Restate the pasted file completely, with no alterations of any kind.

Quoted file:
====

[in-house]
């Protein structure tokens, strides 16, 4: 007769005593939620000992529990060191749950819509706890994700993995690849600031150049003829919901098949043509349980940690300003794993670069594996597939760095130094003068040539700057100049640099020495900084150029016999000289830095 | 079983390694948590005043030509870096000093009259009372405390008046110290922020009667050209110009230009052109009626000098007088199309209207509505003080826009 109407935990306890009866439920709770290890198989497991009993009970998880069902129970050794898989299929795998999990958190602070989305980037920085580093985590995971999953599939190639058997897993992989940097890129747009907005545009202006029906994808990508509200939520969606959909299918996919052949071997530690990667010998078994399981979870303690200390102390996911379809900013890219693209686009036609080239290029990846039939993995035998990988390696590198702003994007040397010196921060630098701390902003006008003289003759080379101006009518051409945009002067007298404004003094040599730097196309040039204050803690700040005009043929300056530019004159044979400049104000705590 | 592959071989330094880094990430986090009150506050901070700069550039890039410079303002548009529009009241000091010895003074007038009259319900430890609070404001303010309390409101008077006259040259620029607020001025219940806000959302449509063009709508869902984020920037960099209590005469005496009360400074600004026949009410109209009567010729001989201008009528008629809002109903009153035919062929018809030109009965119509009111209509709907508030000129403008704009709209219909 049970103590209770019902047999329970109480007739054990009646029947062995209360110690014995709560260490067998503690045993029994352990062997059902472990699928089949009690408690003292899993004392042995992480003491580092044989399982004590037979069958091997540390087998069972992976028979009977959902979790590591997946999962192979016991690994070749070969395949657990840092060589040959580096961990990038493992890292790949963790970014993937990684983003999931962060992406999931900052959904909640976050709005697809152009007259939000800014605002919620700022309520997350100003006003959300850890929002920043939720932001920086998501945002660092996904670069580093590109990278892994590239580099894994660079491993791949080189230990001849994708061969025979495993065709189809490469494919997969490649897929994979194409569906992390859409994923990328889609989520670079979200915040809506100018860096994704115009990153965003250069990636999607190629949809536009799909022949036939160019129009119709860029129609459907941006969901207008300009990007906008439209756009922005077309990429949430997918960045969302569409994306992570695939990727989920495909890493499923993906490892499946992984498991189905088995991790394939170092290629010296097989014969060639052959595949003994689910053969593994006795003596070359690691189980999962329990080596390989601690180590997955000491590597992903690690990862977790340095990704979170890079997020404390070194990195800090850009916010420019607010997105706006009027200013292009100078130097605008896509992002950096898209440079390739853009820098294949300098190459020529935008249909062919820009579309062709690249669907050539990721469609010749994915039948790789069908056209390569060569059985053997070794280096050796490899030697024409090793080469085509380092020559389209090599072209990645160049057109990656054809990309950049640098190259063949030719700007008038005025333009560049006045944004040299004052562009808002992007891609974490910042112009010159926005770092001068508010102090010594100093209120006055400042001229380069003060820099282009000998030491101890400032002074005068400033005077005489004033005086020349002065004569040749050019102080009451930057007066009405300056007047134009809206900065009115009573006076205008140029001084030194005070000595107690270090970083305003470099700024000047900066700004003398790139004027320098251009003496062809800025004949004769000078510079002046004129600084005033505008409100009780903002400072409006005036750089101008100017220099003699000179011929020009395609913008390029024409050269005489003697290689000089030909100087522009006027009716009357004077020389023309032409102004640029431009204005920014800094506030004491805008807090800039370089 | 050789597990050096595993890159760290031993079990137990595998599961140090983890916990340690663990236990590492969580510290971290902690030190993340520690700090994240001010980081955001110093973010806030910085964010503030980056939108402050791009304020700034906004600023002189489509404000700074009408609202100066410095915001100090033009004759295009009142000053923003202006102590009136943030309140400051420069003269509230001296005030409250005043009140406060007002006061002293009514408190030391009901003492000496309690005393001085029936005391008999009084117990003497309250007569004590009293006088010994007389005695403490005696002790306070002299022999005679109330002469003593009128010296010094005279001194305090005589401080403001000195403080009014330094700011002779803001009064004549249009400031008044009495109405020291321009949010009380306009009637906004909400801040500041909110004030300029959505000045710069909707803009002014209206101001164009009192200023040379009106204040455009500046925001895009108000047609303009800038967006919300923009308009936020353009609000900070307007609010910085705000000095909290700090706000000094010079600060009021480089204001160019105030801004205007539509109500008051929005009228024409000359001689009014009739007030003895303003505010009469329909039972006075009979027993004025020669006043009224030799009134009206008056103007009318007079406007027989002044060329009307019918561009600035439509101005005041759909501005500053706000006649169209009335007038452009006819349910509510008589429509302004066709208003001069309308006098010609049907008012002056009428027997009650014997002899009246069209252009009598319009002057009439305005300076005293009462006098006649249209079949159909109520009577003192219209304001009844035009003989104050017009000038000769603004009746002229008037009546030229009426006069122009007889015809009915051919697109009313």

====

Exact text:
[in-house]
């Protein structure tokens, strides 16, 4: 007769005593939620000992529990060191749950819509706890994700993995690849600031150049003829919901098949043509349980940690300003794993670069594996597939760095130094003068040539700057100049640099020495900084150029016999000289830095 | 079983390694948590005043030509870096000093009259009372405390008046110290922020009667050209110009230009052109009626000098007088199309209207509505003080826009 109407935990306890009866439920709770290890198989497991009993009970998880069902129970050794898989299929795998999990958190602070989305980037920085580093985590995971999953599939190639058997897993992989940097890129747009907005545009202006029906994808990508509200939520969606959909299918996919052949071997530690990667010998078994399981979870303690200390102390996911379809900013890219693209686009036609080239290029990846039939993995035998990988390696590198702003994007040397010196921060630098701390902003006008003289003759080379101006009518051409945009002067007298404004003094040599730097196309040039204050803690700040005009043929300056530019004159044979400049104000705590 | 592959071989330094880094990430986090009150506050901070700069550039890039410079303002548009529009009241000091010895003074007038009259319900430890609070404001303010309390409101008077006259040259620029607020001025219940806000959302449509063009709508869902984020920037960099209590005469005496009360400074600004026949009410109209009567010729001989201008009528008629809002109903009153035919062929018809030109009965119509009111209509709907508030000129403008704009709209219909 049970103590209770019902047999329970109480007739054990009646029947062995209360110690014995709560260490067998503690045993029994352990062997059902472990699928089949009690408690003292899993004392042995992480003491580092044989399982004590037979069958091997540390087998069972992976028979009977959902979790590591997946999962192979016991690994070749070969395949657990840092060589040959580096961990990038493992890292790949963790970014993937990684983003999931962060992406999931900052959904909640976050709005697809152009007259939000800014605002919620700022309520997350100003006003959300850890929002920043939720932001920086998501945002660092996904670069580093590109990278892994590239580099894994660079491993791949080189230990001849994708061969025979495993065709189809490469494919997969490649897929994979194409569906992390859409994923990328889609989520670079979200915040809506100018860096994704115009990153965003250069990636999607190629949809536009799909022949036939160019129009119709860029129609459907941006969901207008300009990007906008439209756009922005077309990429949430997918960045969302569409994306992570695939990727989920495909890493499923993906490892499946992984498991189905088995991790394939170092290629010296097989014969060639052959595949003994689910053969593994006795003596070359690691189980999962329990080596390989601690180590997955000491590597992903690690990862977790340095990704979170890079997020404390070194990195800090850009916010420019607010997105706006009027200013292009100078130097605008896509992002950096898209440079390739853009820098294949300098190459020529935008249909062919820009579309062709690249669907050539990721469609010749994915039948790789069908056209390569060569059985053997070794280096050796490899030697024409090793080469085509380092020559389209090599072209990645160049057109990656054809990309950049640098190259063949030719700007008038005025333009560049006045944004040299004052562009808002992007891609974490910042112009010159926005770092001068508010102090010594100093209120006055400042001229380069003060820099282009000998030491101890400032002074005068400033005077005489004033005086020349002065004569040749050019102080009451930057007066009405300056007047134009809206900065009115009573006076205008140029001084030194005070000595107690270090970083305003470099700024000047900066700004003398790139004027320098251009003496062809800025004949004769000078510079002046004129600084005033505008409100009780903002400072409006005036750089101008100017220099003699000179011929020009395609913008390029024409050269005489003697290689000089030909100087522009006027009716009357004077020389023309032409102004640029431009204005920014800094506030004491805008807090800039370089 | 050789597990050096595993890159760290031993079990137990595998599961140090983890916990340690663990236990590492969580510290971290902690030190993340520690700090994240001010980081955001110093973010806030910085964010503030980056939108402050791009304020700034906004600023002189489509404000700074009408609202100066410095915001100090033009004759295009009142000053923003202006102590009136943030309140400051420069003269509230001296005030409250005043009140406060007002006061002293009514408190030391009901003492000496309690005393001085029936005391008999009084117990003497309250007569004590009293006088010994007389005695403490005696002790306070002299022999005679109330002469003593009128010296010094005279001194305090005589401080403001000195403080009014330094700011002779803001009064004549249009400031008044009495109405020291321009949010009380306009009637906004909400801040500041909110004030300029959505000045710069909707803009002014209206101001164009009192200023040379009106204040455009500046925001895009108000047609303009800038967006919300923009308009936020353009609000900070307007609010910085705000000095909290700090706000000094010079600060009021480089204001160019105030801004205007539509109500008051929005009228024409000359001689009014009739007030003895303003505010009469329909039972006075009979027993004025020669006043009224030799009134009206008056103007009318007079406007027989002044060329009307019918561009600035439509101005005041759909501005500053706000006649169209009335007038452009006819349910509510008589429509302004066709208003001069309308006098010609049907008012002056009428027997009650014997002899009246069209252009009598319009002057009439305005300076005293009462006098006649249209079949159909109520009577003192219209304001009844035009003989104050017009000038000769603004009746002229008037009546030229009426006069122009007889015809009915051919697109009313």